Drum Corps International
Your first three years in drum corps

Your first three years in drum corps

by Joel Barnes

Joel Barnes, a Crossmen mellophone player and a math major at Yale University, will be contributing a weekly column to DCI.org. Here's his second installment. "It takes only five minutes to learn, but a lifetime to master!" How many times have you seen that on the side of a game box, promising full enjoyment of the product with minimal effort required?

Joel Barnes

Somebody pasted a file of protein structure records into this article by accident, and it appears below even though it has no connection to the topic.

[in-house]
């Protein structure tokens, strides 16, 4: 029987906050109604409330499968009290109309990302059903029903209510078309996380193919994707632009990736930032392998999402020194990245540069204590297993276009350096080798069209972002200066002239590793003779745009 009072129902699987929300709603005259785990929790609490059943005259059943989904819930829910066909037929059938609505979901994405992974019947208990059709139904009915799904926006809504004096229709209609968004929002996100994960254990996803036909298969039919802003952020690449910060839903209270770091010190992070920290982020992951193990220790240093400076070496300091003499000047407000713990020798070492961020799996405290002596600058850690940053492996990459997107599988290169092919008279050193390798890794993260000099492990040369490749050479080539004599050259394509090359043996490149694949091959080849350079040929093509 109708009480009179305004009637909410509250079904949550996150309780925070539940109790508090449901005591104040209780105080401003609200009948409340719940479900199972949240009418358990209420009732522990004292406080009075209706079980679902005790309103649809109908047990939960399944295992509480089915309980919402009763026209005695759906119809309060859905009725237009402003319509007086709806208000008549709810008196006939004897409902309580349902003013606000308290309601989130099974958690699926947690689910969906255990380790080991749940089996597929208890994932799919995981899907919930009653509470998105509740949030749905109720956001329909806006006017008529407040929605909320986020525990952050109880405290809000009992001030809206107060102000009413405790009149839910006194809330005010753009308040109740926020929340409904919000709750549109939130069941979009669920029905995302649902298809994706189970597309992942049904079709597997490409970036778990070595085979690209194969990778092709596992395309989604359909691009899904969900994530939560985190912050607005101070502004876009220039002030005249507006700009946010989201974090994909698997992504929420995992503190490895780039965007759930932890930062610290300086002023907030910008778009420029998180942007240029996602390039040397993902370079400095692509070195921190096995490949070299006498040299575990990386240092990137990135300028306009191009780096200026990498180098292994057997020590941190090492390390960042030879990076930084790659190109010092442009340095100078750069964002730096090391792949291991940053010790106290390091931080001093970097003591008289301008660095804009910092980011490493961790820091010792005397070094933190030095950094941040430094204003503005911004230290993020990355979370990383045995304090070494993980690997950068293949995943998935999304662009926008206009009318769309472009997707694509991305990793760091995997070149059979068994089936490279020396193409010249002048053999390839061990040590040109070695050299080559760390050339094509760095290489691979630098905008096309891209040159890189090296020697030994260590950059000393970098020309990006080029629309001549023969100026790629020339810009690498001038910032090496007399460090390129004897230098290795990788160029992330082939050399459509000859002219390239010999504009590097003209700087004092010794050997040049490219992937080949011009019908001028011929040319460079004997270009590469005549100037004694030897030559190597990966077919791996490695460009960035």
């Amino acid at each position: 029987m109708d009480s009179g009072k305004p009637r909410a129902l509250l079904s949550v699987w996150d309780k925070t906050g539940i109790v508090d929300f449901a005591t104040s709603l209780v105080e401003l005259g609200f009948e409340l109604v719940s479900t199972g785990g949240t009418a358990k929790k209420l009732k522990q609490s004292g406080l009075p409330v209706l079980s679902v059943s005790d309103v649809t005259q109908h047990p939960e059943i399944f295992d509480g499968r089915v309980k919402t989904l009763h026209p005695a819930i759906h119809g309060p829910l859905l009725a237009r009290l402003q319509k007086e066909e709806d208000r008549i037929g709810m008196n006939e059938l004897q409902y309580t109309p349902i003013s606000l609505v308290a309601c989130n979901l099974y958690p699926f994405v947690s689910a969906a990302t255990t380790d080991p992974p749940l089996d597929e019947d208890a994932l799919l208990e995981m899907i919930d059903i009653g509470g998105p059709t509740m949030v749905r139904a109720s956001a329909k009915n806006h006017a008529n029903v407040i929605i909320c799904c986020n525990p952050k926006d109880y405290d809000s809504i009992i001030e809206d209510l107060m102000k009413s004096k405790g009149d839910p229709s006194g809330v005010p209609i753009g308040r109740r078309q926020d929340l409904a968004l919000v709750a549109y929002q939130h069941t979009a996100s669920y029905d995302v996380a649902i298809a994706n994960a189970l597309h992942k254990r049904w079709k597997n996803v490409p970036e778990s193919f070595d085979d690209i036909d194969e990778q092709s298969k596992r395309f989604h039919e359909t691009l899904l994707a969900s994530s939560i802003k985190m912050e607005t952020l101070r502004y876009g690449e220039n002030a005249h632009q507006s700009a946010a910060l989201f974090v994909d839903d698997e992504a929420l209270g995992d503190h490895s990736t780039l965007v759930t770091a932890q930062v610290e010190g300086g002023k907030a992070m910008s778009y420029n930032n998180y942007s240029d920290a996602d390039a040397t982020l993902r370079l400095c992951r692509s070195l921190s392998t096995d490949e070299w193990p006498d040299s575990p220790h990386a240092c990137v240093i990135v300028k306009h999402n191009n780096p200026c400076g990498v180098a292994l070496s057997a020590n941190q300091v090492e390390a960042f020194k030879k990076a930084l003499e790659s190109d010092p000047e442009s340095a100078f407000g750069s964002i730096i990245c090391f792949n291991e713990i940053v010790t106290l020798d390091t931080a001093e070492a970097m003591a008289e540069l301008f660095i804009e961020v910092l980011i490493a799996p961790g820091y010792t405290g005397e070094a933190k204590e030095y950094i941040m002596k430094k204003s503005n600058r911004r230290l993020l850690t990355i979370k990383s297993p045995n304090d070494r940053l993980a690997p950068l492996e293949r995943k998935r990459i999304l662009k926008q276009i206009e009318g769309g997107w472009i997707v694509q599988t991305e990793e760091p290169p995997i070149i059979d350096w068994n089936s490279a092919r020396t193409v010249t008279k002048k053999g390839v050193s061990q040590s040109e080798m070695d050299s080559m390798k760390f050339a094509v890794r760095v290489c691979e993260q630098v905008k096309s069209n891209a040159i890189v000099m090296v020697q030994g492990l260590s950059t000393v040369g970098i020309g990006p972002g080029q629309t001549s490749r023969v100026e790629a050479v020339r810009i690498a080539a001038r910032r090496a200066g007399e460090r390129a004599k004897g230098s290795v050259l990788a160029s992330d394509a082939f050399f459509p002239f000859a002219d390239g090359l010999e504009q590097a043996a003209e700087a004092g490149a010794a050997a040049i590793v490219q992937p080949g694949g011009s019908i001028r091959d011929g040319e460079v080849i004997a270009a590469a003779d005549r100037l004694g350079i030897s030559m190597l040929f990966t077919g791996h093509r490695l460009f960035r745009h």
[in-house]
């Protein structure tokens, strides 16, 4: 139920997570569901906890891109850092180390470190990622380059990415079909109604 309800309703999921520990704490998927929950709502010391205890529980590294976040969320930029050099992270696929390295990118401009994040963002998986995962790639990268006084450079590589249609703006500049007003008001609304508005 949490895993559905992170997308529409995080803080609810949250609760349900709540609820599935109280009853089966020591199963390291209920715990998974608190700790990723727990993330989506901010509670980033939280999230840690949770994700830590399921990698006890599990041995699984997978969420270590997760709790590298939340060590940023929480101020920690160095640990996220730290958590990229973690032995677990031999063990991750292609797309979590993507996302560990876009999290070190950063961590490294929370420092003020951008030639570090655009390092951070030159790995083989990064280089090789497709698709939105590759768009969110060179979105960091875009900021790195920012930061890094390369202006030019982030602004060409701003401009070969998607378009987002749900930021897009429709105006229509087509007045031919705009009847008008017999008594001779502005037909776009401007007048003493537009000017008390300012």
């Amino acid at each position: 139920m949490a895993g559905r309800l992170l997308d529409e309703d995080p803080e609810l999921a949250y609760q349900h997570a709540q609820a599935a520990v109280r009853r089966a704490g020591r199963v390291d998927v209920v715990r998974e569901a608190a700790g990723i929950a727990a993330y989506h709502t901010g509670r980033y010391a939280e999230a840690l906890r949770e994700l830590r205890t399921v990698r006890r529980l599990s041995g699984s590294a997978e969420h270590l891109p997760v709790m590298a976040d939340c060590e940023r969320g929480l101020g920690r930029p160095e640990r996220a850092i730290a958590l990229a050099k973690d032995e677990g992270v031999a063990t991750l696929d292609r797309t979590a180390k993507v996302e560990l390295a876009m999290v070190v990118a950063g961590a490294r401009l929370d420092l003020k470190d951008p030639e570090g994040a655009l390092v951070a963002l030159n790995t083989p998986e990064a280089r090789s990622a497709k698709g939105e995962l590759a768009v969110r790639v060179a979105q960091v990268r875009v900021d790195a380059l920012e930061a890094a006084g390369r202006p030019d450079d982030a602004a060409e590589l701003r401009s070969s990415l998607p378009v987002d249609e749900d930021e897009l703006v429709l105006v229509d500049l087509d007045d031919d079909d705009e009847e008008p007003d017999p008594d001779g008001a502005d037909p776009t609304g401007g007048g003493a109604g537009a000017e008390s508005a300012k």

Well, sorry folks, because if you're looking for an activity that takes minutes to learn, you came to the wrong Web site. In fact, you can't even learn drum corps in a year. Or even two. Ladies and gentlemen, it is an established fact that learning how to "do" drum corps takes exactly three summers. How do I know this? Well, first of all, when I was a rookie (and nearly into stage two: "super sophomore"), I heard this theory put forward by my esteemed brass instructor, Aaron Goldberg. Fortunately it stuck in my head (instead of just dismissing it as another invention by "the man"). Most importantly, though, after finishing my third season marching with the Crossmen, I have determined it to be true for myself. Here's how it works: Year One: The Rookie You did it. You tried out for a drum corps, and you made it. You've already been to a few camps, and of course you marched in your high school band for four years and were a section leader and soloist. You know what this is all about, and you're ready for it. You know there are these guys called "vets" and you look up to them, but you don't ever want to hear, "When I was a rookie ..." So you start getting in on the e-mail groups, giving your opinions, and you think you've got a pretty good handle on things. Suddenly tour hits, and you're thrust into one of two groups. Group A: The Clueless rookie You lose a glove before every performance. You go through three dot books. Everything is overwhelming, instructors are yelling at you, vets are sighing every time you try to do something, and your seat partner just wants you to keep your stuff in your own space. You just get this glazed look for the rest of the season and hope you don't screw up too many more times before it's over. Before you know it, it's finals and you've got a medal around your neck. Sure, everyone still only knows you by the nickname you have no idea how you got, but you're still part of your corps, and part of the family. Group B: The Cocky rookie The cocky rookie (this was me) always knows what's going on, and why it's wrong. He knows the dots of the guys next to him, and he knows that he went to his dot without even looking. If an instructor is yelling at him, there's a good reason why, and it usually has something to do with the guy next to him. Deep down though, this guy is just as clueless as clueless rookie, and both of them are asking everybody on the bus if they've seen their shoes. Fortunately, these are gross generalizations, and most rookies fall somewhere in between these groups (and they're still great people -- after all, they're in drum corps). Somewhere toward the end of the year, though, you start to figure it all out, and suddenly you start thinking about next year, about how great everything is going to be and how you're going to show everyone how it's done. You become (for however short a time), the "Super Sophomore." Year 2: Super sophomore and beyond No one likes a super sophomore. And yet everyone is one, at least for a bit. If you're lucky, you figure out pretty quick that you still don't know a thing about how it all really works. Last year you were too busy either looking for your shoes, thinking about ways to tell the girl next to you that she was off her dot (sorry, Autumn), or (as in my case) both. So now you really start paying attention. You listen to instructors, not just trying to figure out what they're trying to get you to do, but why. You watch section leaders and captains because you need to know what it takes to become one. You start to realize there's way more to getting your show right than knowing the music and your dots. Year two flies by because you're learning so much all the time. I didn't even figure out how to carry my freakin' suitcase (and pillow, sleeping bag, day bag, shoes, water bottle, towel ...) until the beginning of my third year. Unfortunately there's just so much to learn, and somehow not enough time to do it. Finals rolls around, and there you are, crawling around the floor of the bus looking for your shoes again. Alright, so I was really bad at finding my shoes, but everyone's got something. Year 3: On top of the world You start winter camps, and it's like a light bulb went off. Suddenly everything makes sense. You know why the rookies act the way they do. You know why the first-year vets act the way they do. You suddenly know what to say to the guy who's panicking about auditions (it's a good thing they made you section leader!). Best of all, you really start to enjoy it. When things are clicking, you actually hear them clicking (or ringing, if we're talkin' overtones). You know when to speak up, and when to sit back and let things develop on their own. You wish you had known everything you do now when you started, but unfortunately there's no shortcut. There's no substitute for experience (and I didn't lose my shoes once!). The Point I'm not trying to say that rookies can't be any good, or that you can't contribute to your corps as a second-year member, or anything like that. The fact that learning drum corps is so hard is a great thing. It means that even as a second- or third-year member, there's still so much left to do. After you've marched five years and want to become an instructor, I'm sure the process starts all over again. There's just no end to the things you can learn, and the person you can become from doing drum corps. I attribute the character and leadership I've developed to that second year of drum corps, when I finally figured out the people that had it figured out, and started watching them. I'm talking about staff, yes, but I'm really talking about my fellow members and friends, guys like Pat, Gus, Becky, Juzeh and others, the best people I've ever met. I hope you all get the chance to join a drum corps and meet people like that, or if you already have, I hope you have the chance to go back and learn some more. Hopefully my little article will move you along that path just a little faster. Joel Barnes' past columns: 109,440 Minutes Joel Barnes has completed three seasons with the Crossmen, where he served as mellophone section leader and soloist for the 2005 season. He is 21 years old (DCI class of '06), and in the off-season he keeps busy by attending Yale University, from which he intends to receive a bachelors degree in mathematics this coming June. Joel keeps his legs and chops in shape by playing on the Yale Ultimate Frisbee team, and with the Yale Precision Marching Band, respectively. Feel free to E-mail him at joel.barnes@yale.edu with questions regarding the Crossmen, drum corps in general, or your math homework.